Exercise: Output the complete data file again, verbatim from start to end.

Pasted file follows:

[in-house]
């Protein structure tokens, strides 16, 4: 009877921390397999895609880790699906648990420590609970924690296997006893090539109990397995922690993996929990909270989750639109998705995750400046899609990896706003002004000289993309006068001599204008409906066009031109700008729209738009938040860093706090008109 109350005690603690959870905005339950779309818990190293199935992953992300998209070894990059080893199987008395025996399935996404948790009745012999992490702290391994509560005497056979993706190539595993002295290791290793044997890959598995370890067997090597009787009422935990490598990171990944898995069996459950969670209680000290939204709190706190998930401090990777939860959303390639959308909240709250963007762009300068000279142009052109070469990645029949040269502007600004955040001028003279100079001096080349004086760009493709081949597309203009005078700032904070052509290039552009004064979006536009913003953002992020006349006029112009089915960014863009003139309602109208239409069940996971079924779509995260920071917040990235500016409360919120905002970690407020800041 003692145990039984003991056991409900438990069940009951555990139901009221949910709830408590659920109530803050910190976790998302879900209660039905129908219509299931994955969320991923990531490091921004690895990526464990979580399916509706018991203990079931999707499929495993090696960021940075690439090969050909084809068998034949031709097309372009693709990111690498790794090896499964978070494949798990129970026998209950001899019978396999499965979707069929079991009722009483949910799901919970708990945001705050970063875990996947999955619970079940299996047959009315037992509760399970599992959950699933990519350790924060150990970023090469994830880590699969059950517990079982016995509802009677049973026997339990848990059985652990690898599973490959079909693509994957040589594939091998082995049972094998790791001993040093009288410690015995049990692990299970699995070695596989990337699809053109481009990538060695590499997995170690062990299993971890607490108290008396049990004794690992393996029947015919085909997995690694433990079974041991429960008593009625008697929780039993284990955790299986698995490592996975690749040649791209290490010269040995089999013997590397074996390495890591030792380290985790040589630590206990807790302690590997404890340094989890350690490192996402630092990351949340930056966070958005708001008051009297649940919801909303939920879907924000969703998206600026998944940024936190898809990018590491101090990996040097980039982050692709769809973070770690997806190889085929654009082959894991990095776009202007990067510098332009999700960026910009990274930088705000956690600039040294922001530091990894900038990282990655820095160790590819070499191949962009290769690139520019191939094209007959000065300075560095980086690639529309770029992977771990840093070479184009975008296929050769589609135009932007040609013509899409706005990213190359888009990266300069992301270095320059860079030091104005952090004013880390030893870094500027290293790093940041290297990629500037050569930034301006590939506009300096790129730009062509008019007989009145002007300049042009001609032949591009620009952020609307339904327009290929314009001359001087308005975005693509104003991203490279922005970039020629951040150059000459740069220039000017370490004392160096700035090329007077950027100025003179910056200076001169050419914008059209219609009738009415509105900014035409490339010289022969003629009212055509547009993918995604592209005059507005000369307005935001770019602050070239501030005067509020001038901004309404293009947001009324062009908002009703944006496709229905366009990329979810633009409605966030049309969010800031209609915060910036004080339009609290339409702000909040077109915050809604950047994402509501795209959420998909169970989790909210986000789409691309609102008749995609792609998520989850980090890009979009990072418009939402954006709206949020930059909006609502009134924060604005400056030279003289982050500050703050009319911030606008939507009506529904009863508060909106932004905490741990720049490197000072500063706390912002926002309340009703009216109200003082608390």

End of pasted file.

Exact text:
[in-house]
């Protein structure tokens, strides 16, 4: 009877921390397999895609880790699906648990420590609970924690296997006893090539109990397995922690993996929990909270989750639109998705995750400046899609990896706003002004000289993309006068001599204008409906066009031109700008729209738009938040860093706090008109 109350005690603690959870905005339950779309818990190293199935992953992300998209070894990059080893199987008395025996399935996404948790009745012999992490702290391994509560005497056979993706190539595993002295290791290793044997890959598995370890067997090597009787009422935990490598990171990944898995069996459950969670209680000290939204709190706190998930401090990777939860959303390639959308909240709250963007762009300068000279142009052109070469990645029949040269502007600004955040001028003279100079001096080349004086760009493709081949597309203009005078700032904070052509290039552009004064979006536009913003953002992020006349006029112009089915960014863009003139309602109208239409069940996971079924779509995260920071917040990235500016409360919120905002970690407020800041 003692145990039984003991056991409900438990069940009951555990139901009221949910709830408590659920109530803050910190976790998302879900209660039905129908219509299931994955969320991923990531490091921004690895990526464990979580399916509706018991203990079931999707499929495993090696960021940075690439090969050909084809068998034949031709097309372009693709990111690498790794090896499964978070494949798990129970026998209950001899019978396999499965979707069929079991009722009483949910799901919970708990945001705050970063875990996947999955619970079940299996047959009315037992509760399970599992959950699933990519350790924060150990970023090469994830880590699969059950517990079982016995509802009677049973026997339990848990059985652990690898599973490959079909693509994957040589594939091998082995049972094998790791001993040093009288410690015995049990692990299970699995070695596989990337699809053109481009990538060695590499997995170690062990299993971890607490108290008396049990004794690992393996029947015919085909997995690694433990079974041991429960008593009625008697929780039993284990955790299986698995490592996975690749040649791209290490010269040995089999013997590397074996390495890591030792380290985790040589630590206990807790302690590997404890340094989890350690490192996402630092990351949340930056966070958005708001008051009297649940919801909303939920879907924000969703998206600026998944940024936190898809990018590491101090990996040097980039982050692709769809973070770690997806190889085929654009082959894991990095776009202007990067510098332009999700960026910009990274930088705000956690600039040294922001530091990894900038990282990655820095160790590819070499191949962009290769690139520019191939094209007959000065300075560095980086690639529309770029992977771990840093070479184009975008296929050769589609135009932007040609013509899409706005990213190359888009990266300069992301270095320059860079030091104005952090004013880390030893870094500027290293790093940041290297990629500037050569930034301006590939506009300096790129730009062509008019007989009145002007300049042009001609032949591009620009952020609307339904327009290929314009001359001087308005975005693509104003991203490279922005970039020629951040150059000459740069220039000017370490004392160096700035090329007077950027100025003179910056200076001169050419914008059209219609009738009415509105900014035409490339010289022969003629009212055509547009993918995604592209005059507005000369307005935001770019602050070239501030005067509020001038901004309404293009947001009324062009908002009703944006496709229905366009990329979810633009409605966030049309969010800031209609915060910036004080339009609290339409702000909040077109915050809604950047994402509501795209959420998909169970989790909210986000789409691309609102008749995609792609998520989850980090890009979009990072418009939402954006709206949020930059909006609502009134924060604005400056030279003289982050500050703050009319911030606008939507009506529904009863508060909106932004905490741990720049490197000072500063706390912002926002309340009703009216109200003082608390």